I should not have been surprised. Some of the best places I’ve ever visited no longer have the qualities that would make me want to visit them again. In the case of Kinmen, however, I was part of the team to evaluate the islands’ tourism potential. Even though my contribution to development plans had been negligible, I can’t help but feel that the change on Kinmen was partly my fault.

*Since the early 2000s, the length of mandatory military service in Taiwan keeps getting shorter and shorter. For decades, it was two years. Currently it is four months of basic training without any actual service.

Kinmen Part Five: "They are a local delicacy." (January 13, 2020)

One of the most memorable anecdotes from my 1993 trip to Kinmen was lunch of our second day. Members of our party were the guests of the chief administrator of Lesser Kinmen, the smaller of the two inhabited islands of the Kinmen group. Even though it is only a five-minute ferry ride from Great Kinmen to its little sister, the smaller island rarely received visitors. The administrator was transparent in his joy at having anyone from Taipei seek his advice. The man graciously hosted us at a quaint seafood restaurant right in the harbor. As is the custom at most Chinese restaurants, our group of ten sat at a large round table with a lazy Susan in the center. Dishes came one at a time, always set directly before a designated guest of honor. Usually this special person is the oldest man or woman in the group, but sometimes when I was the only foreigner at the table, the distinction fell to me. Such was the case that afternoon. Etiquette is that I serve the new dish to the people on either side of me, serve myself, and then gently give the lazy Susan a small turn in either direction so the fresh dish comes to rest before a diner two chairs away.

I thought that I was handling my duties well, when midway through the meal, a dish arrived that looked exactly like a plate of boiled night crawlers. Our host immediately exclaimed, “Excellent! Sea worms. They are a local delicacy. Please, enjoy.”

I grabbed three sea worms with the serving chopsticks. The woman to my immediate left had not stopped staring at the newest offering, and the look in her eyes (either fear or disgust) told me not to serve her any worms. As I turned to the man on my right, he casually waved his hand under the table where only I could see it, letting me know that he didn’t want worms either. I had no choice but to put the worms on my own plate and then give the lazy Susan a turn.

As the lunch proceeded, I noticed that no one, not even our host, ever helped themselves to the worms. The only person to eat the ugly ropes of rubber was the uninformed Westerner. After thirty years, I still remember being relieved that the predominant taste was no taste at all. My Asian friends frequently feed me bizarre foods (e.g., ant eggs, baby octopi, whole frogs, sea cucumbers, durian-flavored popsicles) to see how I react, but this might be only time that a complete stranger (although unintentionally, I think) tricked me into eating “a local delicacy.”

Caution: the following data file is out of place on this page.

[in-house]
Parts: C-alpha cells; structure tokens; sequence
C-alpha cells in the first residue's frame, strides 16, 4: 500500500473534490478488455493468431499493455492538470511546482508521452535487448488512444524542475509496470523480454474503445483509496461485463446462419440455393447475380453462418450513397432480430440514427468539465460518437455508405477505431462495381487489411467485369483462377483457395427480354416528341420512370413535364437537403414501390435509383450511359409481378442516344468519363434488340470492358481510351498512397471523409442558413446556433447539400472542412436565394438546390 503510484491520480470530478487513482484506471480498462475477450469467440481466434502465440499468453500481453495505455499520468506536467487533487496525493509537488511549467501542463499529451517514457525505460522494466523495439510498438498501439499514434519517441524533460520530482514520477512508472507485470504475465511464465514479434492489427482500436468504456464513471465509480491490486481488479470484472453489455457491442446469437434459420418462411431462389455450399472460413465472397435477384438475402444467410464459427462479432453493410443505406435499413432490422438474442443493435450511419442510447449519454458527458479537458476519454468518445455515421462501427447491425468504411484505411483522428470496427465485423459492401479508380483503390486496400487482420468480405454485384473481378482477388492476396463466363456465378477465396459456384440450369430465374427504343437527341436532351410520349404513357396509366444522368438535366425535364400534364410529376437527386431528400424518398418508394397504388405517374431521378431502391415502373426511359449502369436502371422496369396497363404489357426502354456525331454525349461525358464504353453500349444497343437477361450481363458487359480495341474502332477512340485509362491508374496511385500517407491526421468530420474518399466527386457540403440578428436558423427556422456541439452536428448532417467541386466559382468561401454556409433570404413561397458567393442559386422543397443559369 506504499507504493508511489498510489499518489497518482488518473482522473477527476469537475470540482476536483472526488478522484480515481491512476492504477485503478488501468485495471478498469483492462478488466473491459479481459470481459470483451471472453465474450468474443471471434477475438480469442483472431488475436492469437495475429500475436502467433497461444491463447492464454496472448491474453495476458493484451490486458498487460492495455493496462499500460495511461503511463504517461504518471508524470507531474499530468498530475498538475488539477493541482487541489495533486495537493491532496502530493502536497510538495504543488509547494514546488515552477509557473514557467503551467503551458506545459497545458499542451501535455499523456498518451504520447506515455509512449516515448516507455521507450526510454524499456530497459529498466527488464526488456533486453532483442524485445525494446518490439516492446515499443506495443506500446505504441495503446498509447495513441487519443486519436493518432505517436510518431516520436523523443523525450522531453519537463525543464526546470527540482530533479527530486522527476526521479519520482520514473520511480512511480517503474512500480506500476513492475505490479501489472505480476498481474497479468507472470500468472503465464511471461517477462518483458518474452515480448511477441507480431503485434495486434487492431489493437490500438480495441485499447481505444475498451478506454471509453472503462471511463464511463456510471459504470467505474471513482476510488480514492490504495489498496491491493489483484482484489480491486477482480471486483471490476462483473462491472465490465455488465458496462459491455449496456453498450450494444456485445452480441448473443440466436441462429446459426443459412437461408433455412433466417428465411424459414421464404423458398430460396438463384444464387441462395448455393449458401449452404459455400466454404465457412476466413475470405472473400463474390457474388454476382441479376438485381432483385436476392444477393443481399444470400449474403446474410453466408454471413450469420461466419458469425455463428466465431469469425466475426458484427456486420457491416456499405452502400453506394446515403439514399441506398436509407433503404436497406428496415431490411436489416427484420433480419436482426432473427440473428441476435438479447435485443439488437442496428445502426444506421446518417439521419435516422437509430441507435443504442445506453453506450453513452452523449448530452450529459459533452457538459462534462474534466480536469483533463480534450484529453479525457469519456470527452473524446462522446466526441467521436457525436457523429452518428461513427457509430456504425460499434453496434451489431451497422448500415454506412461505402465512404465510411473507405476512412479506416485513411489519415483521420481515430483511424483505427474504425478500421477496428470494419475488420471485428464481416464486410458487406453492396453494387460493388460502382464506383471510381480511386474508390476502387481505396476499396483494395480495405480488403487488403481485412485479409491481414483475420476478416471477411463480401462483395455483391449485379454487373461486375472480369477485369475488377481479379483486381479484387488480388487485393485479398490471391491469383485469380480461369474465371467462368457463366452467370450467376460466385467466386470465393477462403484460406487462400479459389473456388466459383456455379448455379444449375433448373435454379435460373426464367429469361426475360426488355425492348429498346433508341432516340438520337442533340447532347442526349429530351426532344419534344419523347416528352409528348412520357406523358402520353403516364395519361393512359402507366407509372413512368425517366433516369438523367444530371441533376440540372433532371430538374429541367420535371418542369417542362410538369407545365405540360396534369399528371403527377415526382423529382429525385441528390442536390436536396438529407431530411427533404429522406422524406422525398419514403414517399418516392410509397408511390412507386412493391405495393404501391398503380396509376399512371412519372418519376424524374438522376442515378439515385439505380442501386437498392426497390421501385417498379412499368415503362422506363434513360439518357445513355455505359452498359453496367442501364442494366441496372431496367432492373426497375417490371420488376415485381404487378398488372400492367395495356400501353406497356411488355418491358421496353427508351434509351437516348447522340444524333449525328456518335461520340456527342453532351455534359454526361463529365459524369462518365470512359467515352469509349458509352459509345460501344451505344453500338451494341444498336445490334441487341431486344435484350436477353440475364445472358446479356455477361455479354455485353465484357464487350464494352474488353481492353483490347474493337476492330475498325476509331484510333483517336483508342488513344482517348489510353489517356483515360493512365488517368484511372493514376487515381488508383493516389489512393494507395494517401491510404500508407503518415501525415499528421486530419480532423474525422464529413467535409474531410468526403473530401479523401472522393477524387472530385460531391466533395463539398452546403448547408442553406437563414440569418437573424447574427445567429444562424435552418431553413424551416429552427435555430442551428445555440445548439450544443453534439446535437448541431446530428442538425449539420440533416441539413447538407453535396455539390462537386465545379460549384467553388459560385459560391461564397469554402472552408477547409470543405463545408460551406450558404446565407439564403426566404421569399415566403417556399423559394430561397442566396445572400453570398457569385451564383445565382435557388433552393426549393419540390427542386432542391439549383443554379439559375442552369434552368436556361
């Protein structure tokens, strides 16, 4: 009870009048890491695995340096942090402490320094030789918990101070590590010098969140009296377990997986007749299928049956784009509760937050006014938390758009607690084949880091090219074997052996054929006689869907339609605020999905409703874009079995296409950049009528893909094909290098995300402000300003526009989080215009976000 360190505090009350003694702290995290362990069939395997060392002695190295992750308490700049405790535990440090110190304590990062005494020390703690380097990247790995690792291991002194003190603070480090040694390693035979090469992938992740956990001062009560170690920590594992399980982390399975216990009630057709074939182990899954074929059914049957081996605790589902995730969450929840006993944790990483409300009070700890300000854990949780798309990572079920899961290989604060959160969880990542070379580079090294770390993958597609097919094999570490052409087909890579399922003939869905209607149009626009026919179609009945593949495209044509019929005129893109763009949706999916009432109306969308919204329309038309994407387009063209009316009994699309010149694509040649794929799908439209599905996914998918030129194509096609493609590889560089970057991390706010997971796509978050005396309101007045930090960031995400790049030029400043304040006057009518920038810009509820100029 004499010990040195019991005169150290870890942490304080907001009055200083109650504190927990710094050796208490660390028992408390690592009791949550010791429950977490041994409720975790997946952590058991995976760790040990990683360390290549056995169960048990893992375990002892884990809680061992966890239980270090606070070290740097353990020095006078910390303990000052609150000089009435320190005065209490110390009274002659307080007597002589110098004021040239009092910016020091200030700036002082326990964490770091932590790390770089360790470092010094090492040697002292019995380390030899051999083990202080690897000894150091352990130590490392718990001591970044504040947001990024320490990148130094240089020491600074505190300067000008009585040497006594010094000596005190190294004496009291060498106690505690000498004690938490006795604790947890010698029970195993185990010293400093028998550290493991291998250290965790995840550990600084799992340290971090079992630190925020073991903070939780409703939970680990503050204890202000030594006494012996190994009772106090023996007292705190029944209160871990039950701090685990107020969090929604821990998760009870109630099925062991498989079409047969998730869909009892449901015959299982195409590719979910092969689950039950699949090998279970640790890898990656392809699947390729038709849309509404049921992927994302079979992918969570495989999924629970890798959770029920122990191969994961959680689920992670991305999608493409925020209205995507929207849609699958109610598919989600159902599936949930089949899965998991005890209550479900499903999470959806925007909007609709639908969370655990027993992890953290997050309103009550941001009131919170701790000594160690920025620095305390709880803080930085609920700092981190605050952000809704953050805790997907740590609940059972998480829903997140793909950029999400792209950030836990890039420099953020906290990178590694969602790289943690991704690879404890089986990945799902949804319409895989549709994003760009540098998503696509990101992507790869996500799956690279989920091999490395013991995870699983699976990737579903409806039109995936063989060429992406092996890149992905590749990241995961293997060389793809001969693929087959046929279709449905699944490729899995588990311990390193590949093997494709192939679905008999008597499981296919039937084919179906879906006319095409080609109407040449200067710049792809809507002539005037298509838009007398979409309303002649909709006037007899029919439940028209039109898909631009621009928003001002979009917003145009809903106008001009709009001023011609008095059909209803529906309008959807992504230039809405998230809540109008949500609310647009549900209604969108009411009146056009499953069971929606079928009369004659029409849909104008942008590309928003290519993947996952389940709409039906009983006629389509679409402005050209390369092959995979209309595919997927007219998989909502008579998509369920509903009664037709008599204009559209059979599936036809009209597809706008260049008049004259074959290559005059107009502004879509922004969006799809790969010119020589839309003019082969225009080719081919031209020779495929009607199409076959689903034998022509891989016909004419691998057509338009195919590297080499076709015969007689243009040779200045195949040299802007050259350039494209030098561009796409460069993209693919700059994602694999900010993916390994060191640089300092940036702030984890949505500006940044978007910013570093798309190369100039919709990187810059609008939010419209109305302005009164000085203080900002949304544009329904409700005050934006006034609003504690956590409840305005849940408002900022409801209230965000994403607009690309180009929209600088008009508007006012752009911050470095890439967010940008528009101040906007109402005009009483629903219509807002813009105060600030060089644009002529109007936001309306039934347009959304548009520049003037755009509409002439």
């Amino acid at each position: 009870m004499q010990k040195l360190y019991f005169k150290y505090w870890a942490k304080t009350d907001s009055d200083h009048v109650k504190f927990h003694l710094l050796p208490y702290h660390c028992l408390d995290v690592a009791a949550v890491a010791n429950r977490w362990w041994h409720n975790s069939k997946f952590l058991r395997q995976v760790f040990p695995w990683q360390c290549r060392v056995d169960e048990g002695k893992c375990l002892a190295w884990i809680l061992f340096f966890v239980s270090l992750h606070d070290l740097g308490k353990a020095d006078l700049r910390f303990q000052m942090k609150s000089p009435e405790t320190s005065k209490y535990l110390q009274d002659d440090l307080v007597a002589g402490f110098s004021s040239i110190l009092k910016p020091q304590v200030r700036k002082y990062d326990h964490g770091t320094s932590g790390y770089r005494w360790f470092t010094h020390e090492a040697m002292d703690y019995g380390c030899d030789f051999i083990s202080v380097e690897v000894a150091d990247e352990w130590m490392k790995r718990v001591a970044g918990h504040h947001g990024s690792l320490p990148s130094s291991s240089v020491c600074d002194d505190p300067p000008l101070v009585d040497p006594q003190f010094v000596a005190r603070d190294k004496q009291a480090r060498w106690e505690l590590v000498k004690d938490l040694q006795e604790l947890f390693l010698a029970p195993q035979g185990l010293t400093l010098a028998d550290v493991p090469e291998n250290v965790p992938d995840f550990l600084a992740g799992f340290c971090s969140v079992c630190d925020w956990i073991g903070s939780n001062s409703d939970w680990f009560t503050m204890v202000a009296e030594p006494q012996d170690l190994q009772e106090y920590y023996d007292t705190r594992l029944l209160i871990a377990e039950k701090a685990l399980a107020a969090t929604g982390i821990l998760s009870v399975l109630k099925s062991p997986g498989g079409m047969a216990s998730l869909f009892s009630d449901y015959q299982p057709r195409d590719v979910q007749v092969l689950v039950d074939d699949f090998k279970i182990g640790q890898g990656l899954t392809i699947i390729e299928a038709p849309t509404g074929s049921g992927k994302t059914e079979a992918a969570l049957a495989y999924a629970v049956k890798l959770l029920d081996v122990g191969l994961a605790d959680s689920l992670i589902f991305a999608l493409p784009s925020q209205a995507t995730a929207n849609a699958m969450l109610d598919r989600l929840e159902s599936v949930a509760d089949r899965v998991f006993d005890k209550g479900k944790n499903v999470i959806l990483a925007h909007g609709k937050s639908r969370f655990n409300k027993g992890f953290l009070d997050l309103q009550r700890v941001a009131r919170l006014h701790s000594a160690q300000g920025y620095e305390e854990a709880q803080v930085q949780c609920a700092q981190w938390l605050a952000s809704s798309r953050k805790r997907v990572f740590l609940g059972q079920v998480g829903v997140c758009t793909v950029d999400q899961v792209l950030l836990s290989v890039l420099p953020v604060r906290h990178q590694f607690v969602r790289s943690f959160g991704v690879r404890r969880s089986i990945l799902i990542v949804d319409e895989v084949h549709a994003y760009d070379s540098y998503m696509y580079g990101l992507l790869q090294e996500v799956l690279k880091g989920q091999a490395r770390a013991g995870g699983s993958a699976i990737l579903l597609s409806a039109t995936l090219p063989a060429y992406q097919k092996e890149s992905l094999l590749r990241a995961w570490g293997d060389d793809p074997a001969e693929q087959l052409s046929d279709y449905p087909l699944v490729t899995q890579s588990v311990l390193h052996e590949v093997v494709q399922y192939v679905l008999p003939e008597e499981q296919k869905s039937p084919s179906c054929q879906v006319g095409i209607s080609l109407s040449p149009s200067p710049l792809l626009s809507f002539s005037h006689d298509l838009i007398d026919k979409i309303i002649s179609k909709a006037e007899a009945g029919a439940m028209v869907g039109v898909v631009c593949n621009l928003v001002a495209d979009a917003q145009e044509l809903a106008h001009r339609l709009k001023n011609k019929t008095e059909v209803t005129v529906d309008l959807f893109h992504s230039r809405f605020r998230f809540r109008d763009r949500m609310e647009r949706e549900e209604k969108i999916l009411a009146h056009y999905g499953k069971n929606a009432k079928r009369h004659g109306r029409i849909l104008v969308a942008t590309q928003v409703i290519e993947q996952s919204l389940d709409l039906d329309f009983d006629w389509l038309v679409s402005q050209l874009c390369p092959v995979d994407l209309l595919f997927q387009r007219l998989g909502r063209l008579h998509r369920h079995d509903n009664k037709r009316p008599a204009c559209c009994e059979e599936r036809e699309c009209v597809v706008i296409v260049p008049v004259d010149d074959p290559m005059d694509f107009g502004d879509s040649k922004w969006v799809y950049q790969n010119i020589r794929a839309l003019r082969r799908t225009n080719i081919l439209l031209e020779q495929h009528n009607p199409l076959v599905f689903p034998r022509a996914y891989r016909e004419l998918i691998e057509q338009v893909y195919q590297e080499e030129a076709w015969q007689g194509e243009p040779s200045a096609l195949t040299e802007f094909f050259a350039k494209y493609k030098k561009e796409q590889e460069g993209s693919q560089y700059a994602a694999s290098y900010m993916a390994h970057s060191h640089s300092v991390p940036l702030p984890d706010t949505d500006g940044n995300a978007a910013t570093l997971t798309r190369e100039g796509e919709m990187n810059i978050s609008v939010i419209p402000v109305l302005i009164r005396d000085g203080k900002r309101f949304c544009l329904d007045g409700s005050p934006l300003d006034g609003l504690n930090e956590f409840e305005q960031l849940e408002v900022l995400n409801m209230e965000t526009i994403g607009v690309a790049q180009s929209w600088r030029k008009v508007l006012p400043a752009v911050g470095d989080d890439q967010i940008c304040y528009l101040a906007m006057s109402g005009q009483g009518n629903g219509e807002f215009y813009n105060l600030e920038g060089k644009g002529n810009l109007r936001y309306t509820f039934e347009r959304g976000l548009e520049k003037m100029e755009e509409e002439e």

Kinmen Part 4: Candy, Kaoliang, and Knives (January 6, 2020)

The planned withdrawal of army personnel from Kinmen carried both positive and negative implications. On the plus side, martial law was
being lifted. The local civilian population would have personal freedoms that they hadn’t experienced since the Communists expelled the Nationalists from mainland China. On the minus side, the money train for decades had been a large military presence. Similar to a military base closing in the United States, the bottom was about to drop out of the local economy. This is why tourism was about to become so important.

In 1993, Kinmen’s non-military economy was largely agricultural. Unfortunately, because of shipping costs, anything grown on Taiwan could be brought to market in Taiwan less expensively than the same crop grown on Kinmen. Therefore produce from Kinmen had to be processed into something unique before being put on a boat. The two most convertible crops were peanuts and sorghum. Peanuts could be made into peanut candy, and sorghum
could be distilled into a hard liquor called Kaoliang. Kaoliang is an acquired taste. It bites like cheap tequila. Still sharing shots of the sorghum-based spirit and occasionally exclaiming “Hǎo hē” (trans. “tastes delicious”) was standard practice during evening meals at Taiwanese conferences and professional meetings. In my experience, Taiwanese people rarely, if ever, go to a bar just to drink, but they can put away several bottles of hard liquor over a meal. 

The most interesting Kinmen product, however, did not come from farms, but as a byproduct of war. For over thirty years, China dropped bombs on Kinmen. By the time I first visited the islands, the shelling had stopped, but there still were large open areas strewn with bomb fragments. The bombs had been made from Russian steel which, at the time, was the best in the world. Kinmenese entrepreneurs salvaged the fragments and reshaped them into high end knives. I didn’t buy a knife while I was in Kinmen, but now wish I had.